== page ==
Lord of the Flies

by William Golding

The Hired Girl

Laura Amy Schlitz

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Final Analysis: The Awakening

The Awakening

Kate Chopin, 1899
Famous for: A free-thinking leading lady who refused to be caged by society's expectations. A beginning and an ending at the ocean.

Subtext of suicide in The Awakening| 60second RecapDid Edna have to die? Couldn’t she have split the difference, come up with a compromise, found a way to be true to herself while she pretended to conform just enough to keep people quiet?

And if the answer is “no,” then what the heck was Kate Chopin trying to say? That an honest path in life requires us to commit to total social rebellion? And suicide?

Was Kate Chopin insane?

Let’s get some answers.


 

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The end of The Awakening is ambiguous. What does Edna’s suicide represent? Is it positive? Or negative? A sign of triumph, or an act of resignation? What if I were to tell you that it really doesn’t matter?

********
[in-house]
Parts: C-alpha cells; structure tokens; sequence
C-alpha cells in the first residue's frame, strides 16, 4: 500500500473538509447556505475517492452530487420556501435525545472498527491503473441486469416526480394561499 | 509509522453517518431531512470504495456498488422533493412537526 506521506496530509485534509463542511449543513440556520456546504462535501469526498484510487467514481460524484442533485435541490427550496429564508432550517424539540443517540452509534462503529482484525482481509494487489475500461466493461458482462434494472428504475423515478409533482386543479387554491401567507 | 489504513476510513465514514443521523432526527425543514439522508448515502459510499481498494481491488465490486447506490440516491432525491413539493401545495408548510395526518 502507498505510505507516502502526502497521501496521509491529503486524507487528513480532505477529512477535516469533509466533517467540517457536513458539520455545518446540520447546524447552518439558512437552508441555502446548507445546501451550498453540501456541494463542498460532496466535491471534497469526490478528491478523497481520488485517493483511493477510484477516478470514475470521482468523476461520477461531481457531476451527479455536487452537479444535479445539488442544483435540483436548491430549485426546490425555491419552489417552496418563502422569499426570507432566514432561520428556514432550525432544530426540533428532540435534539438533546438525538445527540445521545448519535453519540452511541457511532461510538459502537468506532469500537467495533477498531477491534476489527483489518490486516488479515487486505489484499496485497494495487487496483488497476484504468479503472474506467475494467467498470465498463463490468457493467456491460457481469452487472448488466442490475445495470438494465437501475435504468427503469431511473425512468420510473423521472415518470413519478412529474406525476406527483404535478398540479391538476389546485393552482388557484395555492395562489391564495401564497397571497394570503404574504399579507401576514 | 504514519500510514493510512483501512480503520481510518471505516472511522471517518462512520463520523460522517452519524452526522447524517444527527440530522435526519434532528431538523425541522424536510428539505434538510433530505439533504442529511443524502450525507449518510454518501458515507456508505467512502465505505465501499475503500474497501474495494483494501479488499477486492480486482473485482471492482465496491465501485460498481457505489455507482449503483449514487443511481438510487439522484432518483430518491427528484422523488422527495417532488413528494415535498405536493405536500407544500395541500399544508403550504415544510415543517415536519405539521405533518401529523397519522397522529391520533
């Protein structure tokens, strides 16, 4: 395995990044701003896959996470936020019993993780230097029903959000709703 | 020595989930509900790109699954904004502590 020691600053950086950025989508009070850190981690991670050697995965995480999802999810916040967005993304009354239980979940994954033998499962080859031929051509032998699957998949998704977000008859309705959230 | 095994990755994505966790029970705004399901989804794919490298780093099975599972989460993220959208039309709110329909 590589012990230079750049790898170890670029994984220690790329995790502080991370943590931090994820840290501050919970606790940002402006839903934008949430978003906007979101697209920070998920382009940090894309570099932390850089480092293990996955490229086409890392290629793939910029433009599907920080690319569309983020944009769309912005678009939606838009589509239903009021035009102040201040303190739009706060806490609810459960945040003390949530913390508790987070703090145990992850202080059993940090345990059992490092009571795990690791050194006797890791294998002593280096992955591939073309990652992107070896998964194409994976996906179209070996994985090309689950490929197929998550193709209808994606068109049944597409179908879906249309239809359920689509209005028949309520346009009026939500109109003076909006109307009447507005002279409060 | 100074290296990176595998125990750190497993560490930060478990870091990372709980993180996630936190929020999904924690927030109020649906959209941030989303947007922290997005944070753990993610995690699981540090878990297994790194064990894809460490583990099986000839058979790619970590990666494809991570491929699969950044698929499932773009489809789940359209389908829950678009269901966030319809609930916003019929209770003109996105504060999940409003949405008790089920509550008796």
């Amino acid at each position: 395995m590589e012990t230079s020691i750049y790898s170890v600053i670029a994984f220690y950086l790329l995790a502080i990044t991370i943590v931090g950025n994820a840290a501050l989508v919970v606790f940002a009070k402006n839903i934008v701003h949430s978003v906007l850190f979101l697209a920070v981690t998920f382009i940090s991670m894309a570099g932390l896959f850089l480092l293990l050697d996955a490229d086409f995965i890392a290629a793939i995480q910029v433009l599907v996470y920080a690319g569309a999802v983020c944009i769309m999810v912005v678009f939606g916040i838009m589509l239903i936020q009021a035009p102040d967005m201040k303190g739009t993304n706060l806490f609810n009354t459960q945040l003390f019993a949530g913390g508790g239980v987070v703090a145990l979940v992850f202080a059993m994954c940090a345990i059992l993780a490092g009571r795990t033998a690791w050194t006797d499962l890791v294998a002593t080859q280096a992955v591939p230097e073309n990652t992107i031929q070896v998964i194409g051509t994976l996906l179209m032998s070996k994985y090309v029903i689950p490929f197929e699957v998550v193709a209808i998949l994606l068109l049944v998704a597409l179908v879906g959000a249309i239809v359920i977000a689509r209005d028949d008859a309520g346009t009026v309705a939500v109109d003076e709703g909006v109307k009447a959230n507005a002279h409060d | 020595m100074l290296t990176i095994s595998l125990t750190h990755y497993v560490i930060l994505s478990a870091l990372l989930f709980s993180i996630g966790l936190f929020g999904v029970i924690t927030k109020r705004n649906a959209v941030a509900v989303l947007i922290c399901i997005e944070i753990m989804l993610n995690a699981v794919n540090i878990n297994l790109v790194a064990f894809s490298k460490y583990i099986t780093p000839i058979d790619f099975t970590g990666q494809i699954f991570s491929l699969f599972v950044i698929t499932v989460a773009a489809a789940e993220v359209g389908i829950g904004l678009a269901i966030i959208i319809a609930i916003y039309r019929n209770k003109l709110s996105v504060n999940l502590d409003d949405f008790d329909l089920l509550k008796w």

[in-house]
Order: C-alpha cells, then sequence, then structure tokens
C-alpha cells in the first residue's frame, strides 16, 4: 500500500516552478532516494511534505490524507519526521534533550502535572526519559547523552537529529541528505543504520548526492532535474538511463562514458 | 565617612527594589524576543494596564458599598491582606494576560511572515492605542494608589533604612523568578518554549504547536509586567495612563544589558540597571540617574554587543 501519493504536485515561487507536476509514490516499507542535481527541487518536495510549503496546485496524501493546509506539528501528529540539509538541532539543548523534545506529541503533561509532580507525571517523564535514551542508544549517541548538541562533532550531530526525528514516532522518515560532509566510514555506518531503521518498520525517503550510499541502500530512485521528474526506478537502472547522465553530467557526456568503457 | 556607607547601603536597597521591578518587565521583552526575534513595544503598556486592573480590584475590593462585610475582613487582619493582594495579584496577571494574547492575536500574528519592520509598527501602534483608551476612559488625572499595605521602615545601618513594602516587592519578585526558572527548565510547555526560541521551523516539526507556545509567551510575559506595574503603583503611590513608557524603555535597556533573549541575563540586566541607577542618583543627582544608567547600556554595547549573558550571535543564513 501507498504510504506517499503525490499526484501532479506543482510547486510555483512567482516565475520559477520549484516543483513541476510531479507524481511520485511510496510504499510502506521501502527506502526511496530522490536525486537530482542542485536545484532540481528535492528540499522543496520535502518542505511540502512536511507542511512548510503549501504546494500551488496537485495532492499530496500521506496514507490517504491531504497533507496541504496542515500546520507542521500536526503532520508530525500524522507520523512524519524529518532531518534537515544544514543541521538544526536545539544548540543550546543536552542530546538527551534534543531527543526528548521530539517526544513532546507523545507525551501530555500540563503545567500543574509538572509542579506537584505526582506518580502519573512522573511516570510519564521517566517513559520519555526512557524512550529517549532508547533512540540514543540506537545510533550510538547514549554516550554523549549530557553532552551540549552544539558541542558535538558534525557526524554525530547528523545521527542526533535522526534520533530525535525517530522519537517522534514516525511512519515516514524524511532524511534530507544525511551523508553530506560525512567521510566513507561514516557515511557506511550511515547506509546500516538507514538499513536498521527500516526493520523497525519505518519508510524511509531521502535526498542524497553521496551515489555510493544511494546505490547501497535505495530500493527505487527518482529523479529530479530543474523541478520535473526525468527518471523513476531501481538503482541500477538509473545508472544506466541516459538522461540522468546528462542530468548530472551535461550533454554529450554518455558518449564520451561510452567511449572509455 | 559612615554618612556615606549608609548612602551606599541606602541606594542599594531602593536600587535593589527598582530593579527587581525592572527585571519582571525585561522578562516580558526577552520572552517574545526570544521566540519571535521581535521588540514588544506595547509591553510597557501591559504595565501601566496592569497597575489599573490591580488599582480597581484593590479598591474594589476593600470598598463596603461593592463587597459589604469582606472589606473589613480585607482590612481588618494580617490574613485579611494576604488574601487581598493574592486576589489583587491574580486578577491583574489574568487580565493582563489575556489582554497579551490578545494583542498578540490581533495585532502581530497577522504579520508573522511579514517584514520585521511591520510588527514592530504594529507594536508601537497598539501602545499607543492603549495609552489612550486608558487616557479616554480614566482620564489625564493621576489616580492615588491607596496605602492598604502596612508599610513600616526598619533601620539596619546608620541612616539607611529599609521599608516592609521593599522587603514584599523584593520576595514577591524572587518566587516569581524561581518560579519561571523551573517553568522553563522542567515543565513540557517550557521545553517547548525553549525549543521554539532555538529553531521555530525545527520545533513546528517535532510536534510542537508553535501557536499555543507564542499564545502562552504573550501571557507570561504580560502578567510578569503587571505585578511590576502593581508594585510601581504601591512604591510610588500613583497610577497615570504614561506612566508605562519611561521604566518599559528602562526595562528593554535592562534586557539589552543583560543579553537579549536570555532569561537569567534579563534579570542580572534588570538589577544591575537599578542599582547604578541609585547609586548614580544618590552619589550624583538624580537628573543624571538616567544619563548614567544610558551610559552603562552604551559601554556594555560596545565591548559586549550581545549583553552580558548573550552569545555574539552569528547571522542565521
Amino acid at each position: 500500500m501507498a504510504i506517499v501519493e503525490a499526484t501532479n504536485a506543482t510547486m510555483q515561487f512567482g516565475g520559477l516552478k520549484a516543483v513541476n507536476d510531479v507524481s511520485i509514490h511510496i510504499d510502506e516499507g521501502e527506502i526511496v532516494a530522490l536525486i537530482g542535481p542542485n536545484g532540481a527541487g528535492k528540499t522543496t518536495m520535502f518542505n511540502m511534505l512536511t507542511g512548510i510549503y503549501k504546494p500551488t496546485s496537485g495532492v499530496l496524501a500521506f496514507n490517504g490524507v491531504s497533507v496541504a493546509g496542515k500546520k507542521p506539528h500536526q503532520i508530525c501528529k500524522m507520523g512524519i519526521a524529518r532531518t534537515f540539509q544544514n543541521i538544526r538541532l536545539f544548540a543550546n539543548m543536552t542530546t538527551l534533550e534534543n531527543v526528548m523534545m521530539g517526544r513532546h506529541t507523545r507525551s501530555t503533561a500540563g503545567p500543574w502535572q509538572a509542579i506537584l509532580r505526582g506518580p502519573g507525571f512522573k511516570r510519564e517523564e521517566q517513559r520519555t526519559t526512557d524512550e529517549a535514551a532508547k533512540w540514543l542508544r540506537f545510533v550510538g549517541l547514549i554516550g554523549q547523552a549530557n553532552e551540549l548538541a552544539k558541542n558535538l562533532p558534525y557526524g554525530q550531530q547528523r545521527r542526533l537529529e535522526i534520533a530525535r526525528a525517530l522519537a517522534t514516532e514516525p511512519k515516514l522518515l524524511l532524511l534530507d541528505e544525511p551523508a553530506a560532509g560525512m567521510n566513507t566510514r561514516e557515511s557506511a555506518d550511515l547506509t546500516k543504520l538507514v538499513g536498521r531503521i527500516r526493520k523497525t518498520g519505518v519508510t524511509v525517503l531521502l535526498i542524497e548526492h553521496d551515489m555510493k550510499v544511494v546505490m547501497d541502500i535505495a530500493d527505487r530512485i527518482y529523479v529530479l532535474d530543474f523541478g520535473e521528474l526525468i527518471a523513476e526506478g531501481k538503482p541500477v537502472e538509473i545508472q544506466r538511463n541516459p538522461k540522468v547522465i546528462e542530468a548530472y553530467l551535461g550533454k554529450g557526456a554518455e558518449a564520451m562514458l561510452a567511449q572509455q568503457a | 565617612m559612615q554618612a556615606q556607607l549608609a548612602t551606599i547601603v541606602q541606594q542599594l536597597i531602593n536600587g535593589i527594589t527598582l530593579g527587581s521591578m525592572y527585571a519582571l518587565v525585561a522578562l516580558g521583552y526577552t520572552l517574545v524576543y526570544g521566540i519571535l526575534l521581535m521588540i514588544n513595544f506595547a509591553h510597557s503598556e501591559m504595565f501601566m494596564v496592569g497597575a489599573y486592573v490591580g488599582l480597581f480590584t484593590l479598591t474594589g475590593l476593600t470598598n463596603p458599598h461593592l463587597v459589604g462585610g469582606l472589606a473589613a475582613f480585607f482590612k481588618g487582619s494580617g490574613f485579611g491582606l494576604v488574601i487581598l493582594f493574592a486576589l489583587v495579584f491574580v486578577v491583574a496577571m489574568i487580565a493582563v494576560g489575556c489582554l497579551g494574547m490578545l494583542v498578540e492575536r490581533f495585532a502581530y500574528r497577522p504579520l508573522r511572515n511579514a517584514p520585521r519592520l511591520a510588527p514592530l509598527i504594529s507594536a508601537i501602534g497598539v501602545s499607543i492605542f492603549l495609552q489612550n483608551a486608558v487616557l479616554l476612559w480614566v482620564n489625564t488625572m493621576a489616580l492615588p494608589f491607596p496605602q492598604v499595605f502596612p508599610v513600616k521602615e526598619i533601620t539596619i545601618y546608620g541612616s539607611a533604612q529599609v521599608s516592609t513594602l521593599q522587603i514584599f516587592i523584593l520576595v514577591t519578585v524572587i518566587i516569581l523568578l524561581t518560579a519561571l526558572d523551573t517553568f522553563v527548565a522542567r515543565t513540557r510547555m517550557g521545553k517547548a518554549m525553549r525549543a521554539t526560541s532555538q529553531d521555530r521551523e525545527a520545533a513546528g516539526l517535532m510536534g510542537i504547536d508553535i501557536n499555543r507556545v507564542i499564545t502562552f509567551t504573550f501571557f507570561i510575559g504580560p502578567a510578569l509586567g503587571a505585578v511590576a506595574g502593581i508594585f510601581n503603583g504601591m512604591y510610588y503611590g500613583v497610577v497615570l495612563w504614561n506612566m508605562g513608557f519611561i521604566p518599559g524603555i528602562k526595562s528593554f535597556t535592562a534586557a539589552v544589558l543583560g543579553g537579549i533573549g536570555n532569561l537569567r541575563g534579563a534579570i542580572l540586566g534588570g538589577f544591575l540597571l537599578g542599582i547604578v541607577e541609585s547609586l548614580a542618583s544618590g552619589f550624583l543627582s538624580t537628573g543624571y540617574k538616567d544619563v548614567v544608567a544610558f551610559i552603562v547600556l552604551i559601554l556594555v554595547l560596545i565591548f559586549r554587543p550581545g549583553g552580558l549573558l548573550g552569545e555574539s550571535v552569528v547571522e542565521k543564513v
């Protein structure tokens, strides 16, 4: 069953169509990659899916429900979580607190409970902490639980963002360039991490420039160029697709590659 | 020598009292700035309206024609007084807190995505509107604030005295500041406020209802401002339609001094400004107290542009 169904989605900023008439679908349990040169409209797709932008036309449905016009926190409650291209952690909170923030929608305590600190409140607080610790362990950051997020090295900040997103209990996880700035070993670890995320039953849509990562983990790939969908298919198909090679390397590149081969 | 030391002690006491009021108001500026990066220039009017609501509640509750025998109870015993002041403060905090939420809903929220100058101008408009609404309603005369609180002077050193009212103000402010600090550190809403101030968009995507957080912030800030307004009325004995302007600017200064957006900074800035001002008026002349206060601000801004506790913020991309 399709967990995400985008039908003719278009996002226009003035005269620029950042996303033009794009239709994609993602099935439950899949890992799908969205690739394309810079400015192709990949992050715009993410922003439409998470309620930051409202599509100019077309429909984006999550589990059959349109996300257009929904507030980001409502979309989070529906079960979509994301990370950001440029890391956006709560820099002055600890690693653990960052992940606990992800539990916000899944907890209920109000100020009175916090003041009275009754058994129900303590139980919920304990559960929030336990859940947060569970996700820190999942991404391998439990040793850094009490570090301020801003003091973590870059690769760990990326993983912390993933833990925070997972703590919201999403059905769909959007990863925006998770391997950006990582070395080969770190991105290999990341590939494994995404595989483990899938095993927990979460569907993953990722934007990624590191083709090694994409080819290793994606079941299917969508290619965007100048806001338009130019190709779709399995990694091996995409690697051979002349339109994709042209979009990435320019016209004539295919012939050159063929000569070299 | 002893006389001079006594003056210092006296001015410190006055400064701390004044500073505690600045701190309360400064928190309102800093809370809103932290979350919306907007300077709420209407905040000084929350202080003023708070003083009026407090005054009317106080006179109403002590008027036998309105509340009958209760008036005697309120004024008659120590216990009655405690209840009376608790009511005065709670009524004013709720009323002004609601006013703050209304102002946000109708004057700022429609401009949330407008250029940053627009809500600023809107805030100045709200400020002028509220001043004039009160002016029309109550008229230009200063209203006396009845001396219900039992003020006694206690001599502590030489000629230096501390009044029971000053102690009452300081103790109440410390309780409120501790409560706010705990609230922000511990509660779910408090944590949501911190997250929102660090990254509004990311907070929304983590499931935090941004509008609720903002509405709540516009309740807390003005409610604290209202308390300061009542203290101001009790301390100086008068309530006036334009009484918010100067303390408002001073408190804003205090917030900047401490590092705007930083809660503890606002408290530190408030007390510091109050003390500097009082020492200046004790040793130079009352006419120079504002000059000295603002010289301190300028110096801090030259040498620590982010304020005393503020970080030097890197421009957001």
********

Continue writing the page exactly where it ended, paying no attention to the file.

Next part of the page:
Your English teacher might want to scream at me for saying this but, really…forget about the ending of The Awakening for a minute, OK? I want to talk to you about a message that lives on, even if Edna didn’t.

Because while this book is about feminism and a woman’s right to establish her own authentic identity—and as a female myself, I definitely don’t want to gloss over that—it’s actually about something more. Something that embraces guys and girls.

The Awakening is about breaking free from the labels society puts on you. It’s about finding the daring to be yourself.

The Awakening asks you to forget about that little box you live in—the one in which you wear certain clothes and only hang out with certain people and define yourself according to the rules of a certain clique … or not. And I think The Awakening asks you to forget about that box for other people, too. It asks you to see them for who they really are and to learn to speak their language—even if it’s unfamiliar and scary at first.

Maybe Edna triumphed in being herself. Maybe she didn’t. But I know you can. So do it.

 
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